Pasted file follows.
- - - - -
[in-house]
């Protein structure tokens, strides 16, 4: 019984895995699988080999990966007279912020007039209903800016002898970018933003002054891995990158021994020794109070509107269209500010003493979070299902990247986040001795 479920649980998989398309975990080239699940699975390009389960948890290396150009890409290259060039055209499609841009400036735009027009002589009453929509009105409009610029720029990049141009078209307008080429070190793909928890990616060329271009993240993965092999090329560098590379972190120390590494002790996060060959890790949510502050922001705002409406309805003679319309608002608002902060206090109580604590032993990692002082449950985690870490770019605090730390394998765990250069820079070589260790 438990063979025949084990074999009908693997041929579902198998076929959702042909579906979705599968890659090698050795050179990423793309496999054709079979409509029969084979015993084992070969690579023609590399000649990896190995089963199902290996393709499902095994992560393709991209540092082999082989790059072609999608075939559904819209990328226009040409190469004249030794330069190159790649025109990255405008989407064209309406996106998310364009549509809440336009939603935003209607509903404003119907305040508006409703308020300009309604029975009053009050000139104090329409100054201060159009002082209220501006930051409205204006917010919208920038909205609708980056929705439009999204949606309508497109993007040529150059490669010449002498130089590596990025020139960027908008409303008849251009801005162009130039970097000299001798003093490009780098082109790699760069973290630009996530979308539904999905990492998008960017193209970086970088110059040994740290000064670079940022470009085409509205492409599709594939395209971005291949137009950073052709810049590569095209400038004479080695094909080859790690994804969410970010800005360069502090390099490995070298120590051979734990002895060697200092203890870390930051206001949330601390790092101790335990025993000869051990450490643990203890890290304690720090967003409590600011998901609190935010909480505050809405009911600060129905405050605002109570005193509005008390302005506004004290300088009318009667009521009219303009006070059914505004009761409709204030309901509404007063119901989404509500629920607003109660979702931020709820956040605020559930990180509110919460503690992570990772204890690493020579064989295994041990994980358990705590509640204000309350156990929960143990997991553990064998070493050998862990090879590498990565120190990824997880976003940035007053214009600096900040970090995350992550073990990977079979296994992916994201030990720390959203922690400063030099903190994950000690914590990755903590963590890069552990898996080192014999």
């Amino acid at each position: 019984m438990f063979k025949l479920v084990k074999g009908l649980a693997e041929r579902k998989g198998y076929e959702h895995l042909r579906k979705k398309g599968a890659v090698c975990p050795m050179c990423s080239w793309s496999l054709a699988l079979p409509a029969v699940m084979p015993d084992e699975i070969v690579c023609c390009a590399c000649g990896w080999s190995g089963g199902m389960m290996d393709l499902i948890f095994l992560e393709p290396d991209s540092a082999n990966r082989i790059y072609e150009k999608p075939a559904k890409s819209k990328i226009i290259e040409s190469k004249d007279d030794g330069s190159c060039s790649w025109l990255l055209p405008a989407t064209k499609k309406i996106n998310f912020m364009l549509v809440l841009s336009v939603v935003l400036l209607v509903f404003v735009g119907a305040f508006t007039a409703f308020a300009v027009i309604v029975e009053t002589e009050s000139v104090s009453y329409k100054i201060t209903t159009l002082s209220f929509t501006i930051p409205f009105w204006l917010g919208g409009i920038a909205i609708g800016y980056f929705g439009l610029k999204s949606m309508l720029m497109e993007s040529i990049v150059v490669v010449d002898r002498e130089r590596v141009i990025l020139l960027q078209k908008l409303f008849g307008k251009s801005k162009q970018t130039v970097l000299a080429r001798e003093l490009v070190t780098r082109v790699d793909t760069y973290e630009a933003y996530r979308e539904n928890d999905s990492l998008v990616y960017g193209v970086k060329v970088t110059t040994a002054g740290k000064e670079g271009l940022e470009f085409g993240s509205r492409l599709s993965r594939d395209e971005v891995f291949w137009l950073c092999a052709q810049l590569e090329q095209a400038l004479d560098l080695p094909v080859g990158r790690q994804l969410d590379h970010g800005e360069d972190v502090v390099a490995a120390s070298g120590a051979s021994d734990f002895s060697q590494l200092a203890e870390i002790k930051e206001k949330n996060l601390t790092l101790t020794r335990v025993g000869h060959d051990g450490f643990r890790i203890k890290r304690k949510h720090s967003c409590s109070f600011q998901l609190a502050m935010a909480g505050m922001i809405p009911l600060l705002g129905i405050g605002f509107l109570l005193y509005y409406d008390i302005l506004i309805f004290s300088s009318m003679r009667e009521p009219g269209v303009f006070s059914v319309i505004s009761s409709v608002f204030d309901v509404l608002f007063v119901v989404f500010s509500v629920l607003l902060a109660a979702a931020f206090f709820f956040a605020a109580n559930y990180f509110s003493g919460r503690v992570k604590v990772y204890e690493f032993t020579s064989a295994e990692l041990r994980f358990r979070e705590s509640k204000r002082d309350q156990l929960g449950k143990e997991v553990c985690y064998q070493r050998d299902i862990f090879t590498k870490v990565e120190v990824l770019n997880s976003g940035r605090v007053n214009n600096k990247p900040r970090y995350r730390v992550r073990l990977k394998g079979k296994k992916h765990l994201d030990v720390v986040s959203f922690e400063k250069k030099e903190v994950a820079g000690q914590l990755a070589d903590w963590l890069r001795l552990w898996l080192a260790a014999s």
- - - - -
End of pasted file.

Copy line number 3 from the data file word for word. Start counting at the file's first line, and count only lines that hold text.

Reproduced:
């Amino acid at each position: 019984m438990f063979k025949l479920v084990k074999g009908l649980a693997e041929r579902k998989g198998y076929e959702h895995l042909r579906k979705k398309g599968a890659v090698c975990p050795m050179c990423s080239w793309s496999l054709a699988l079979p409509a029969v699940m084979p015993d084992e699975i070969v690579c023609c390009a590399c000649g990896w080999s190995g089963g199902m389960m290996d393709l499902i948890f095994l992560e393709p290396d991209s540092a082999n990966r082989i790059y072609e150009k999608p075939a559904k890409s819209k990328i226009i290259e040409s190469k004249d007279d030794g330069s190159c060039s790649w025109l990255l055209p405008a989407t064209k499609k309406i996106n998310f912020m364009l549509v809440l841009s336009v939603v935003l400036l209607v509903f404003v735009g119907a305040f508006t007039a409703f308020a300009v027009i309604v029975e009053t002589e009050s000139v104090s009453y329409k100054i201060t209903t159009l002082s209220f929509t501006i930051p409205f009105w204006l917010g919208g409009i920038a909205i609708g800016y980056f929705g439009l610029k999204s949606m309508l720029m497109e993007s040529i990049v150059v490669v010449d002898r002498e130089r590596v141009i990025l020139l960027q078209k908008l409303f008849g307008k251009s801005k162009q970018t130039v970097l000299a080429r001798e003093l490009v070190t780098r082109v790699d793909t760069y973290e630009a933003y996530r979308e539904n928890d999905s990492l998008v990616y960017g193209v970086k060329v970088t110059t040994a002054g740290k000064e670079g271009l940022e470009f085409g993240s509205r492409l599709s993965r594939d395209e971005v891995f291949w137009l950073c092999a052709q810049l590569e090329q095209a400038l004479d560098l080695p094909v080859g990158r790690q994804l969410d590379h970010g800005e360069d972190v502090v390099a490995a120390s070298g120590a051979s021994d734990f002895s060697q590494l200092a203890e870390i002790k930051e206001k949330n996060l601390t790092l101790t020794r335990v025993g000869h060959d051990g450490f643990r890790i203890k890290r304690k949510h720090s967003c409590s109070f600011q998901l609190a502050m935010a909480g505050m922001i809405p009911l600060l705002g129905i405050g605002f509107l109570l005193y509005y409406d008390i302005l506004i309805f004290s300088s009318m003679r009667e009521p009219g269209v303009f006070s059914v319309i505004s009761s409709v608002f204030d309901v509404l608002f007063v119901v989404f500010s509500v629920l607003l902060a109660a979702a931020f206090f709820f956040a605020a109580n559930y990180f509110s003493g919460r503690v992570k604590v990772y204890e690493f032993t020579s064989a295994e990692l041990r994980f358990r979070e705590s509640k204000r002082d309350q156990l929960g449950k143990e997991v553990c985690y064998q070493r050998d299902i862990f090879t590498k870490v990565e120190v990824l770019n997880s976003g940035r605090v007053n214009n600096k990247p900040r970090y995350r730390v992550r073990l990977k394998g079979k296994k992916h765990l994201d030990v720390v986040s959203f922690e400063k250069k030099e903190v994950a820079g000690q914590l990755a070589d903590w963590l890069r001795l552990w898996l080192a260790a014999s």